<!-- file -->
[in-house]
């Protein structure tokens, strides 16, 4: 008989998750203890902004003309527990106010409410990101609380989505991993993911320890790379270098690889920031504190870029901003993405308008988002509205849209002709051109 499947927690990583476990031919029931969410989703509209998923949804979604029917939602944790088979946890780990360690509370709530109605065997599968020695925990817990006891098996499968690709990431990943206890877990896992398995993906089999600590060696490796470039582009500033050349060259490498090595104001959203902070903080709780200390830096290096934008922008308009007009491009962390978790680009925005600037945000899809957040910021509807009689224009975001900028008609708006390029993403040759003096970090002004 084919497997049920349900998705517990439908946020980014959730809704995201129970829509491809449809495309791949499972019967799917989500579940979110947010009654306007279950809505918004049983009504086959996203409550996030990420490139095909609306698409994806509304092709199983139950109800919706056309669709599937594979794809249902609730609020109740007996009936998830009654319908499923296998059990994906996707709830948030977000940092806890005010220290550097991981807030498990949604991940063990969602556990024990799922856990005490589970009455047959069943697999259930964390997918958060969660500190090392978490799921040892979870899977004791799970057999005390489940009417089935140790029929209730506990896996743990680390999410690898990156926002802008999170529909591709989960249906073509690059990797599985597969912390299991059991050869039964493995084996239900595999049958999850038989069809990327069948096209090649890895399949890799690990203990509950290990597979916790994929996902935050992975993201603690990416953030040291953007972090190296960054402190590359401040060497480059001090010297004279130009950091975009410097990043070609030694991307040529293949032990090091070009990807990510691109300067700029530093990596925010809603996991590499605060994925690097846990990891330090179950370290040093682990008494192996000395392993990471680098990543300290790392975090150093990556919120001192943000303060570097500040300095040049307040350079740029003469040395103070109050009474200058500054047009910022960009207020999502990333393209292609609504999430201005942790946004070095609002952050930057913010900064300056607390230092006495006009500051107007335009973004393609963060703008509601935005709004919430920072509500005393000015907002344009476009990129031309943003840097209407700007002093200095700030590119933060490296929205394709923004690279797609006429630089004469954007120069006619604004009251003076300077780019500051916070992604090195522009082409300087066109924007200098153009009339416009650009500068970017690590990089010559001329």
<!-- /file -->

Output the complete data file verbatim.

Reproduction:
[in-house]
């Protein structure tokens, strides 16, 4: 008989998750203890902004003309527990106010409410990101609380989505991993993911320890790379270098690889920031504190870029901003993405308008988002509205849209002709051109 499947927690990583476990031919029931969410989703509209998923949804979604029917939602944790088979946890780990360690509370709530109605065997599968020695925990817990006891098996499968690709990431990943206890877990896992398995993906089999600590060696490796470039582009500033050349060259490498090595104001959203902070903080709780200390830096290096934008922008308009007009491009962390978790680009925005600037945000899809957040910021509807009689224009975001900028008609708006390029993403040759003096970090002004 084919497997049920349900998705517990439908946020980014959730809704995201129970829509491809449809495309791949499972019967799917989500579940979110947010009654306007279950809505918004049983009504086959996203409550996030990420490139095909609306698409994806509304092709199983139950109800919706056309669709599937594979794809249902609730609020109740007996009936998830009654319908499923296998059990994906996707709830948030977000940092806890005010220290550097991981807030498990949604991940063990969602556990024990799922856990005490589970009455047959069943697999259930964390997918958060969660500190090392978490799921040892979870899977004791799970057999005390489940009417089935140790029929209730506990896996743990680390999410690898990156926002802008999170529909591709989960249906073509690059990797599985597969912390299991059991050869039964493995084996239900595999049958999850038989069809990327069948096209090649890895399949890799690990203990509950290990597979916790994929996902935050992975993201603690990416953030040291953007972090190296960054402190590359401040060497480059001090010297004279130009950091975009410097990043070609030694991307040529293949032990090091070009990807990510691109300067700029530093990596925010809603996991590499605060994925690097846990990891330090179950370290040093682990008494192996000395392993990471680098990543300290790392975090150093990556919120001192943000303060570097500040300095040049307040350079740029003469040395103070109050009474200058500054047009910022960009207020999502990333393209292609609504999430201005942790946004070095609002952050930057913010900064300056607390230092006495006009500051107007335009973004393609963060703008509601935005709004919430920072509500005393000015907002344009476009990129031309943003840097209407700007002093200095700030590119933060490296929205394709923004690279797609006429630089004469954007120069006619604004009251003076300077780019500051916070992604090195522009082409300087066109924007200098153009009339416009650009500068970017690590990089010559001329």